Waiting for the mount Fuji to appear

One of the advantages of going on a trip with photographers is that the selection of places to see may depend on the panoramas they want to shoot. So at the end of our trip to Japan, we went to Jogashima Park, located on a volcanic island on the Pacific coast, to shoot a sunset while looking at the mountain Fuji. It was to be the crowning event of our two-week trip to Japan.

Unfortunately, the heat made ocean waters to evaporate and form clouds, so we saw neither the sunset nor the Fuji mountain. But sitting for almost two hours on a rock warmed by the sun, waiting with many other people for Fuji to appear and observing fellow photographers (standing behind me) making their long exposure photos was a very soothing and a closing moment of our intensive trip.


We still have to generate statistics, but for sure we made over 1000 km on trains and around 200 km on foot. Back home, with a bit of a jet lag and experiencing the time difference, I try to gather my thoughts.

Japan turned out to be one of the friendliest countries to spent vacation. Beginning with a very efficient public transport (less expensive than expected if you buy a rail pass for tourists), perfect hygienic conditions (to be frank excellent ones), exciting places to see and very polite people smiling and nodding on every occasion.


The entrance to the Kanazawa railway station. A modern glass and metal building with a 14 meters high entry designed traditional Japanese style.


Kinkaku-Ji, Temple of the Golden Pavilion, a Zen Buddhist temple in Kyoto. Initially built in the XIV century. Was torched however in 1950 by a novice monk. Restored fully in 1955. It is fully covered with a golden leaf coat.

Learning Japan and the Japanese culture.

Children just out of school, somewhere in the Tokyo agglomeration. In most cities, children wear uniforms. We saw only one exception. Somewhere high in the mountains, we saw children coming back from school, wearing only similar caps.

The Japanese cuisine (provided that you correctly choose the place to eat) turned to be delicious. But, for a person whose first association with Japan is raw fish and rice, it was, however, a bit unexpected (like rolls with traditional Japanese beef and kimchi inside).


A food stand, one of many. Tokyo. The vendor is wearing a mask. Not that unusual in Japan, however, it is not that widespread as in other Asian countries. Pollution is rather small in Japan, but the Japanese wear them for hygienic purposes.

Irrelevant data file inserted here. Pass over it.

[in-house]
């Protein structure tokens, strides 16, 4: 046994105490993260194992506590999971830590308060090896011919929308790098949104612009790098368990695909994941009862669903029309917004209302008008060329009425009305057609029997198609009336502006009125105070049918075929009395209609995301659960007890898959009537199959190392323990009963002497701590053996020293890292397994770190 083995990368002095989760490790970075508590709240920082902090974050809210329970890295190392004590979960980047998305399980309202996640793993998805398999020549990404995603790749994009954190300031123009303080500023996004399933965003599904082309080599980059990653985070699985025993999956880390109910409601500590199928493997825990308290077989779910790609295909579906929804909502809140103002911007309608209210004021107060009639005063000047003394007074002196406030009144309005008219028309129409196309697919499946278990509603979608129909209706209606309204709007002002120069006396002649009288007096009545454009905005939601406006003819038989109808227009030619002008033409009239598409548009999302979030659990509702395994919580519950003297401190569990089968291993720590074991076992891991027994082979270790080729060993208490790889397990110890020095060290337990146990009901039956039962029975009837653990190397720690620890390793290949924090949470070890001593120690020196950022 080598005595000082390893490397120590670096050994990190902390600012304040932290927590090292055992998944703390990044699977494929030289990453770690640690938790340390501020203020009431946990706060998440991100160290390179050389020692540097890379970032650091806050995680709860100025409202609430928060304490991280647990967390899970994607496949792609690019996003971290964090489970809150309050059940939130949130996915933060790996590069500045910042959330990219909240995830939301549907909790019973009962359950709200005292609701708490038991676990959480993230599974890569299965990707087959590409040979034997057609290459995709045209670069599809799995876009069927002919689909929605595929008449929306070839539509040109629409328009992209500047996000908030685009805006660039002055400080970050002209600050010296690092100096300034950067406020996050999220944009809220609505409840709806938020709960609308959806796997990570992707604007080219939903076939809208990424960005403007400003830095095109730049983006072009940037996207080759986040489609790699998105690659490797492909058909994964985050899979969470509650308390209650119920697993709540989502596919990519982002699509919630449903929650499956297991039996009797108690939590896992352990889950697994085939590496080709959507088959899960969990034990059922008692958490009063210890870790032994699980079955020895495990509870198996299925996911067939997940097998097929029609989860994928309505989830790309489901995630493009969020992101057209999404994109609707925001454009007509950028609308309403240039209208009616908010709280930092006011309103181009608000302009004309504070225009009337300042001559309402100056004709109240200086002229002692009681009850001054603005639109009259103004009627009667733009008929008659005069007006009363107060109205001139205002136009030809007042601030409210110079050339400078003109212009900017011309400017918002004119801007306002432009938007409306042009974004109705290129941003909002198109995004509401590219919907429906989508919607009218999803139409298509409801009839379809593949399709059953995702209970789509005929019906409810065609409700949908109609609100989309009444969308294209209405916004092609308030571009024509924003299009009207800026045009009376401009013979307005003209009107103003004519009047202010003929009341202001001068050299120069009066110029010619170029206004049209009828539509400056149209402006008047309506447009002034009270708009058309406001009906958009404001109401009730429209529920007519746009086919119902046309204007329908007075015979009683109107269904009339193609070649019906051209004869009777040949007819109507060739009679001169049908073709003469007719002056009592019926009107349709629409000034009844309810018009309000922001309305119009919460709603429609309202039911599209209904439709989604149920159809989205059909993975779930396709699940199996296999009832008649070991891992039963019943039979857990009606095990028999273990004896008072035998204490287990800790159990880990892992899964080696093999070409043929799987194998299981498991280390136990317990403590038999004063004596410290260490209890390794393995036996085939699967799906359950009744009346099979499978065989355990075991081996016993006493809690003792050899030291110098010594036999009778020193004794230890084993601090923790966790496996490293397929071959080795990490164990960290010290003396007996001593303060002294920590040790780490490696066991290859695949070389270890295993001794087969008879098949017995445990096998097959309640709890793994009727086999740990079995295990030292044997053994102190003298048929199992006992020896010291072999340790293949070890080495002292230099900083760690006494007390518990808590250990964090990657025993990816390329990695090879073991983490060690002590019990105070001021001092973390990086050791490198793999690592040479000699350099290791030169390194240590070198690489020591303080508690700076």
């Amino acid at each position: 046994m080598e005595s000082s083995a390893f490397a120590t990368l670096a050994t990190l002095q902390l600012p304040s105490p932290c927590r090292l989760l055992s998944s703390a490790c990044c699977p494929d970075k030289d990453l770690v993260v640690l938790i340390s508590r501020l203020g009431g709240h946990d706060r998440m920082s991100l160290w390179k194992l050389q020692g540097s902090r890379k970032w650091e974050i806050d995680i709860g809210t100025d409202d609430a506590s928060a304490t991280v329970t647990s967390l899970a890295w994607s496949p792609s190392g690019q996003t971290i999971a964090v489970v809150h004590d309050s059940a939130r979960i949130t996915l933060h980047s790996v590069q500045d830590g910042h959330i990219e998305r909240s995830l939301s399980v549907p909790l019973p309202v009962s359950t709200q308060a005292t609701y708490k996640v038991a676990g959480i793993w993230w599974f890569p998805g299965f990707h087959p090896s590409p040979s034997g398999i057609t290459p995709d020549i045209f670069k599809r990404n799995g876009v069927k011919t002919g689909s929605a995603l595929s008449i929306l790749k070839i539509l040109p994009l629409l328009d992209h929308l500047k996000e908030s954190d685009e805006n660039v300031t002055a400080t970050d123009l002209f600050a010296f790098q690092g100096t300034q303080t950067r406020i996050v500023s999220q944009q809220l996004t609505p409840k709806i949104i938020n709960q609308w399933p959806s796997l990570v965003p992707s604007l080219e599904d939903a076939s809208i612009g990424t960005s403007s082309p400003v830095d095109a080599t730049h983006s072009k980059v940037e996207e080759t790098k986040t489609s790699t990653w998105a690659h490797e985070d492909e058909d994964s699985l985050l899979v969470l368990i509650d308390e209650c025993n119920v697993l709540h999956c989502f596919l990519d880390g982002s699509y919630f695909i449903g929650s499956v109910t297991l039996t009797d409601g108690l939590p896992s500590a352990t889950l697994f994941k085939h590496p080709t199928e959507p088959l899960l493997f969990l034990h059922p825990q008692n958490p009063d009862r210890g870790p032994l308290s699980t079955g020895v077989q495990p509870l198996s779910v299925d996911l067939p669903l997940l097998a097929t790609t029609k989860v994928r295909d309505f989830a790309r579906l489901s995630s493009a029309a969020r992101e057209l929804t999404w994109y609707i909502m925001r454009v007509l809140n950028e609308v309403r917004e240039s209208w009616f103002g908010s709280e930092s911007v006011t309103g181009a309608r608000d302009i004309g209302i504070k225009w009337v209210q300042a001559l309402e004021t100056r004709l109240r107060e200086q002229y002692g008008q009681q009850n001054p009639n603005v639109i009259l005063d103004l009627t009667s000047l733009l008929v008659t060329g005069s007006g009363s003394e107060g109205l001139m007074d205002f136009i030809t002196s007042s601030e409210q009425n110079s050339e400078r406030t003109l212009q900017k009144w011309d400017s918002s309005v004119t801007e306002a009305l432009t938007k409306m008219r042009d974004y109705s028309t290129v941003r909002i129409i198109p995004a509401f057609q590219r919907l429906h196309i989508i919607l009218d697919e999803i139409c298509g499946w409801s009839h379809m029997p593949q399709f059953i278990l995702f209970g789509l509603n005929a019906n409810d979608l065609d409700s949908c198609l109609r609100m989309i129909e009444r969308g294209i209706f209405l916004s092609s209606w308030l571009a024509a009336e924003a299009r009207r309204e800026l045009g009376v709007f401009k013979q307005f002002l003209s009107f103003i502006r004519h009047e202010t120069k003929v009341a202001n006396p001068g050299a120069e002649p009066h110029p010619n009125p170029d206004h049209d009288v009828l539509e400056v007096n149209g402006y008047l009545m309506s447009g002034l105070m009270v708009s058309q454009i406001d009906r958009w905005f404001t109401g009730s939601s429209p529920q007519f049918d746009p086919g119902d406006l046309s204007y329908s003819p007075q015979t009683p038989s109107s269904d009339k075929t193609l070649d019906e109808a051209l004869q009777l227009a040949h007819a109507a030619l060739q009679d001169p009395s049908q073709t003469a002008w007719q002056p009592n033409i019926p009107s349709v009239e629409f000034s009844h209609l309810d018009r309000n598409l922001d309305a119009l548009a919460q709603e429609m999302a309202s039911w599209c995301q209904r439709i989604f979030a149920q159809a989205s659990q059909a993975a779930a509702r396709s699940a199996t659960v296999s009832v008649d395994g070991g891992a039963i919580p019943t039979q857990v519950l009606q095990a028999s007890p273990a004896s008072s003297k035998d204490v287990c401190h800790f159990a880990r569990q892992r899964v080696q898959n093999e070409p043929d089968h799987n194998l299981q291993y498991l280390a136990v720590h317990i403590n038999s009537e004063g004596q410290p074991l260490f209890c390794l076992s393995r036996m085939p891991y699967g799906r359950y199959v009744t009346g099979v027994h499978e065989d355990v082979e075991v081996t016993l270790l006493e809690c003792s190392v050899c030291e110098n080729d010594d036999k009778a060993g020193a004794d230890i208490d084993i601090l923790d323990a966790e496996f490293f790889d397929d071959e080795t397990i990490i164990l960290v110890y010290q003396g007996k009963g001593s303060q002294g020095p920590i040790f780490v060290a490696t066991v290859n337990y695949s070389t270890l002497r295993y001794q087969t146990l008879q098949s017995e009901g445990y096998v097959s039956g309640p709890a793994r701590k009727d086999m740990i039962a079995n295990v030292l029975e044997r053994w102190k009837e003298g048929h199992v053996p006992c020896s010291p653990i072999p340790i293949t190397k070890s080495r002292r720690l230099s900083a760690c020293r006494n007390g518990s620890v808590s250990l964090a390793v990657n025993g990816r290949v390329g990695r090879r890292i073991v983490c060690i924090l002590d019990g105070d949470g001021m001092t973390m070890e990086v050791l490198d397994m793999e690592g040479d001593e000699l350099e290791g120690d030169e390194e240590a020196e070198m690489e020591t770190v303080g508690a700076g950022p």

Of unexpected things were people wearing traditional clothing. Understandably, we saw newly wedded couples posing to photos as well as professional geishas wearing traditional clothing. But we also saw many girls and women wearing yukata (a simpler form of a traditional dress than a kimono) on streets and in public transport. We were told that traditional clothing is considered merely as an elegant way of dressing up.

A newly married Japanese couple. Seen in Arashiyama bamboo forest, Japan

The newly married couple, posing to a photographer in a bamboo forest in Arashiyama.


Professional geikos in Gion, a geisha district in Kyoto.


A young Japanese woman wearing a yukata hanging charm in one of the Japanese Shinto temples. Shinto is the traditional Japanese religion based on beliefs in deities and their powers. In  Shinto temples or shrines you can buy a charm for almost everything: good fortune, prosperous business, love or successful passing of an exam … This kind of charm on a wooden plate is called ema. A worshiper visiting the shrine can buy a special wooden plate, write a wish on that, and hang on the ema stand. It is believed that the deities listen to those wishes. 

Only a few Japanese we met spoke excellent English. It was easy to communicate on simple things – some hand signs and smiling were enough. However, without our colleague fluent in Japanese, we weren’t probably so quick in moving around (thank you, Tomek!).

Some other first impressions on the photos below. It is a selection from a tourist perspective. Those of a day-to-day Japan still to come …


A traditional Japanese house. Belonging instead to a wealthier family. Ordinary houses are simpler ones.



Kenrokuen in Kanazawa, one of the oldest gardens in Japan. Japanese style, of course, >>>.


Taken on a Sunday morning in Ginza >>>, one of the most elegant parts of Tokyo. The density of the world-wide recognized fashion houses represented in the area was very impressive. A square meter of land in the district’s center is worth over ten million yen, making it one of the most expensive real estate markets in Japan.


Taken in Kamikochi, a valley in Hida mountains that is a part of the Chubu-Sangaku National Park. The forests are preserved in a natural state, views are indeed picturesque >>>. Seemingly the mid-may is a time of spring breaks in schools. On the picture young Japanese in school uniforms visiting Kamikochi. Seeing a foreigner on the road, they greeted us with a “hallo”.


A bit different kind of entertainment. One of many Japanese play or game plazas.


Enjoying nightlife in Shinjuku, Tokyo. Shinjuku is told to be one of the major economic hubs in Tokyo. Many companies have a seat there. It is also a place where people go after work to enjoy the nightlife, which means good food, some alcohol, and pachinkos (play plazas). The area gets emptier only after midnight after the last trains depart. Shinjuku is also the location of the biggest train station in Japan.

… and just to close more seriously: a Japanese temple with a pagoda, a wooden model, shot at one of the temples we visited. Temples are usually widespread groups of premises >>> surrounded by Japanese-style gardens >>>.



Waiting for the mount Fuji to appear